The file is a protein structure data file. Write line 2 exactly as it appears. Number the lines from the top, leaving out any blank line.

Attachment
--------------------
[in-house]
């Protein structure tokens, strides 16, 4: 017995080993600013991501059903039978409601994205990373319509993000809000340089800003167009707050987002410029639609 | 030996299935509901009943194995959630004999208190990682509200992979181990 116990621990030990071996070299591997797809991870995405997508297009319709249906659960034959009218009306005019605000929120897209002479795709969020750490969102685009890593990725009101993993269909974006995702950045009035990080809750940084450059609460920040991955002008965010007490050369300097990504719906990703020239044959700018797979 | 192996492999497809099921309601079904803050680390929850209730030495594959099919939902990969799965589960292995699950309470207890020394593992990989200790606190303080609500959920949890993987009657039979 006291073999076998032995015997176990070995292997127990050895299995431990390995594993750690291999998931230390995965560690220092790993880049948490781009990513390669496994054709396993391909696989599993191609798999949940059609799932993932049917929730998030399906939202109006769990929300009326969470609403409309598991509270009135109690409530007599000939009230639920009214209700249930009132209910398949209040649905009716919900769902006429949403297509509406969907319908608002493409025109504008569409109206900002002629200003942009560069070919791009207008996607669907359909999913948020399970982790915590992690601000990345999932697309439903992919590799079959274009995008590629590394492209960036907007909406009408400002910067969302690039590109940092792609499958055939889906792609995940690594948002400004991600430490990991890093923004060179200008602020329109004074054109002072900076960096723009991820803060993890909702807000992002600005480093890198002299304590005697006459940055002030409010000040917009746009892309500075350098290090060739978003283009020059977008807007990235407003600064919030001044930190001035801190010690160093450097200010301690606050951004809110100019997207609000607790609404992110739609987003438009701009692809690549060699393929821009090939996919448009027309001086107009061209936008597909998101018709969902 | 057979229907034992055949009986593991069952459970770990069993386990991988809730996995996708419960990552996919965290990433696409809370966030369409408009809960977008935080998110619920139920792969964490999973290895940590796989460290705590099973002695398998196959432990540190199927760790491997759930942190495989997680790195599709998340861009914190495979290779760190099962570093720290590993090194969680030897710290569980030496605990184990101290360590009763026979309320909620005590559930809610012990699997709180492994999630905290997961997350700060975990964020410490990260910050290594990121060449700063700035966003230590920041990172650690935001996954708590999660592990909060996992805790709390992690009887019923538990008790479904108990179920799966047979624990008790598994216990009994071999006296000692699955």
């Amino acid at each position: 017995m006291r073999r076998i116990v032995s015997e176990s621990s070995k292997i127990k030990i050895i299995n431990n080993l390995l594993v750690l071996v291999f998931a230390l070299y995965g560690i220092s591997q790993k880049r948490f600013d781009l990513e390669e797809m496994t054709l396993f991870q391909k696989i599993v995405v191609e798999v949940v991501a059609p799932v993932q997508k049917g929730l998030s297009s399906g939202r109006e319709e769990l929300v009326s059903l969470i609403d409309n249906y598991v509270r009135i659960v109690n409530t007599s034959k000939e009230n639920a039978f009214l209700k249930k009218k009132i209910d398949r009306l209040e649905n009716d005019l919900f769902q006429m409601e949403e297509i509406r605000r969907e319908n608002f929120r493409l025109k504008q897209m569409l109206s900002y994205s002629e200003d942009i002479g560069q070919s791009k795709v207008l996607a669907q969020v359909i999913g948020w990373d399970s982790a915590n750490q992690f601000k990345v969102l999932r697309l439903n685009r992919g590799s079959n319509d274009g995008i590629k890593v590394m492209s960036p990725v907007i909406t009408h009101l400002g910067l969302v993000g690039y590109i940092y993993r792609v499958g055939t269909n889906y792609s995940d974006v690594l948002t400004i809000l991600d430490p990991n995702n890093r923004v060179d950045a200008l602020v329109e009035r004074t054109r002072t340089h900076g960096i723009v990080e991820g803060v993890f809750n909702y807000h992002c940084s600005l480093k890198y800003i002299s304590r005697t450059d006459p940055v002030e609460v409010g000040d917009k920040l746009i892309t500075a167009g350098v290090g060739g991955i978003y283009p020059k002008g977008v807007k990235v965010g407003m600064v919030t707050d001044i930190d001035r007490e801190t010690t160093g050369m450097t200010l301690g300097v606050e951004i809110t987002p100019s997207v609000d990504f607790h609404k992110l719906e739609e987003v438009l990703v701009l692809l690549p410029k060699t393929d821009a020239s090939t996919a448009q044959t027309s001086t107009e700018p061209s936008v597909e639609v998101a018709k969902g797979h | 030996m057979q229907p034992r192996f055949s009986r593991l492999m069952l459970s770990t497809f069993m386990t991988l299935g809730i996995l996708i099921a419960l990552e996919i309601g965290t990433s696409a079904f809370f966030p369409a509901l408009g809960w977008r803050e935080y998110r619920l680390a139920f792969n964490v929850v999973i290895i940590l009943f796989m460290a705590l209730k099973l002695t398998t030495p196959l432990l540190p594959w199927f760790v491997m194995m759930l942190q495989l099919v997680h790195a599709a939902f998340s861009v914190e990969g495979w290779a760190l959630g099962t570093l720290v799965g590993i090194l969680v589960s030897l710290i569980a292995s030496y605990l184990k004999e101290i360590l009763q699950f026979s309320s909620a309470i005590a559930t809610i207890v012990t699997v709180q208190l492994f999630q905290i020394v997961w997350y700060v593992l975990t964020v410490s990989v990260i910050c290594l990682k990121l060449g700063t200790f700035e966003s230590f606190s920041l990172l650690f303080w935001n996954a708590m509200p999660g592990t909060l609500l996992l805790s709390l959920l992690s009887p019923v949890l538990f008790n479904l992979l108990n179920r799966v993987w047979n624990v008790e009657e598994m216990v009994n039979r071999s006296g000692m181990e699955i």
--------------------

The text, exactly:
């Protein structure tokens, strides 16, 4: 017995080993600013991501059903039978409601994205990373319509993000809000340089800003167009707050987002410029639609 | 030996299935509901009943194995959630004999208190990682509200992979181990 116990621990030990071996070299591997797809991870995405997508297009319709249906659960034959009218009306005019605000929120897209002479795709969020750490969102685009890593990725009101993993269909974006995702950045009035990080809750940084450059609460920040991955002008965010007490050369300097990504719906990703020239044959700018797979 | 192996492999497809099921309601079904803050680390929850209730030495594959099919939902990969799965589960292995699950309470207890020394593992990989200790606190303080609500959920949890993987009657039979 006291073999076998032995015997176990070995292997127990050895299995431990390995594993750690291999998931230390995965560690220092790993880049948490781009990513390669496994054709396993391909696989599993191609798999949940059609799932993932049917929730998030399906939202109006769990929300009326969470609403409309598991509270009135109690409530007599000939009230639920009214209700249930009132209910398949209040649905009716919900769902006429949403297509509406969907319908608002493409025109504008569409109206900002002629200003942009560069070919791009207008996607669907359909999913948020399970982790915590992690601000990345999932697309439903992919590799079959274009995008590629590394492209960036907007909406009408400002910067969302690039590109940092792609499958055939889906792609995940690594948002400004991600430490990991890093923004060179200008602020329109004074054109002072900076960096723009991820803060993890909702807000992002600005480093890198002299304590005697006459940055002030409010000040917009746009892309500075350098290090060739978003283009020059977008807007990235407003600064919030001044930190001035801190010690160093450097200010301690606050951004809110100019997207609000607790609404992110739609987003438009701009692809690549060699393929821009090939996919448009027309001086107009061209936008597909998101018709969902 | 057979229907034992055949009986593991069952459970770990069993386990991988809730996995996708419960990552996919965290990433696409809370966030369409408009809960977008935080998110619920139920792969964490999973290895940590796989460290705590099973002695398998196959432990540190199927760790491997759930942190495989997680790195599709998340861009914190495979290779760190099962570093720290590993090194969680030897710290569980030496605990184990101290360590009763026979309320909620005590559930809610012990699997709180492994999630905290997961997350700060975990964020410490990260910050290594990121060449700063700035966003230590920041990172650690935001996954708590999660592990909060996992805790709390992690009887019923538990008790479904108990179920799966047979624990008790598994216990009994071999006296000692699955």